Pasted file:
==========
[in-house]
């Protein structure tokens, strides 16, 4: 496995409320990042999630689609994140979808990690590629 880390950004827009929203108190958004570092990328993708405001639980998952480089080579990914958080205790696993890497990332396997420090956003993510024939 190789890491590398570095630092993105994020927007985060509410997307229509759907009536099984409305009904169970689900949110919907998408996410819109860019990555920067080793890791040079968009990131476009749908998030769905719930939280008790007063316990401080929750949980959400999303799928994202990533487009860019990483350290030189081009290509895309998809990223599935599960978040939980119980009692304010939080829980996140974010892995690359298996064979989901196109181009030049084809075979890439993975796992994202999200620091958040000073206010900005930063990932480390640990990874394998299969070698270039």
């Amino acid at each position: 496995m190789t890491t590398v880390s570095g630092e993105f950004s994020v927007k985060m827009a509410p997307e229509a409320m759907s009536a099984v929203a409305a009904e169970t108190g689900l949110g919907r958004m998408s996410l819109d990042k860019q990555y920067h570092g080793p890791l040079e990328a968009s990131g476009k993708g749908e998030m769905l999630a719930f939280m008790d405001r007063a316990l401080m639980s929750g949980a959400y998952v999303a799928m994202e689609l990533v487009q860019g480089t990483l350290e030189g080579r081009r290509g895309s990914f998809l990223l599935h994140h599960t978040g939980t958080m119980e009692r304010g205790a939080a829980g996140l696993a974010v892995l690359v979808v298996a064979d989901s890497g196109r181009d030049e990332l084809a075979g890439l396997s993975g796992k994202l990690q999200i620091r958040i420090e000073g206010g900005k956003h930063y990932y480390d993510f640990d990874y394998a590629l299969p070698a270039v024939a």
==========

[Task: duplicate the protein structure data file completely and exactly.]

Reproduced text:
[in-house]
């Protein structure tokens, strides 16, 4: 496995409320990042999630689609994140979808990690590629 880390950004827009929203108190958004570092990328993708405001639980998952480089080579990914958080205790696993890497990332396997420090956003993510024939 190789890491590398570095630092993105994020927007985060509410997307229509759907009536099984409305009904169970689900949110919907998408996410819109860019990555920067080793890791040079968009990131476009749908998030769905719930939280008790007063316990401080929750949980959400999303799928994202990533487009860019990483350290030189081009290509895309998809990223599935599960978040939980119980009692304010939080829980996140974010892995690359298996064979989901196109181009030049084809075979890439993975796992994202999200620091958040000073206010900005930063990932480390640990990874394998299969070698270039």
């Amino acid at each position: 496995m190789t890491t590398v880390s570095g630092e993105f950004s994020v927007k985060m827009a509410p997307e229509a409320m759907s009536a099984v929203a409305a009904e169970t108190g689900l949110g919907r958004m998408s996410l819109d990042k860019q990555y920067h570092g080793p890791l040079e990328a968009s990131g476009k993708g749908e998030m769905l999630a719930f939280m008790d405001r007063a316990l401080m639980s929750g949980a959400y998952v999303a799928m994202e689609l990533v487009q860019g480089t990483l350290e030189g080579r081009r290509g895309s990914f998809l990223l599935h994140h599960t978040g939980t958080m119980e009692r304010g205790a939080a829980g996140l696993a974010v892995l690359v979808v298996a064979d989901s890497g196109r181009d030049e990332l084809a075979g890439l396997s993975g796992k994202l990690q999200i620091r958040i420090e000073g206010g900005k956003h930063y990932y480390d993510f640990d990874y394998a590629l299969p070698a270039v024939a």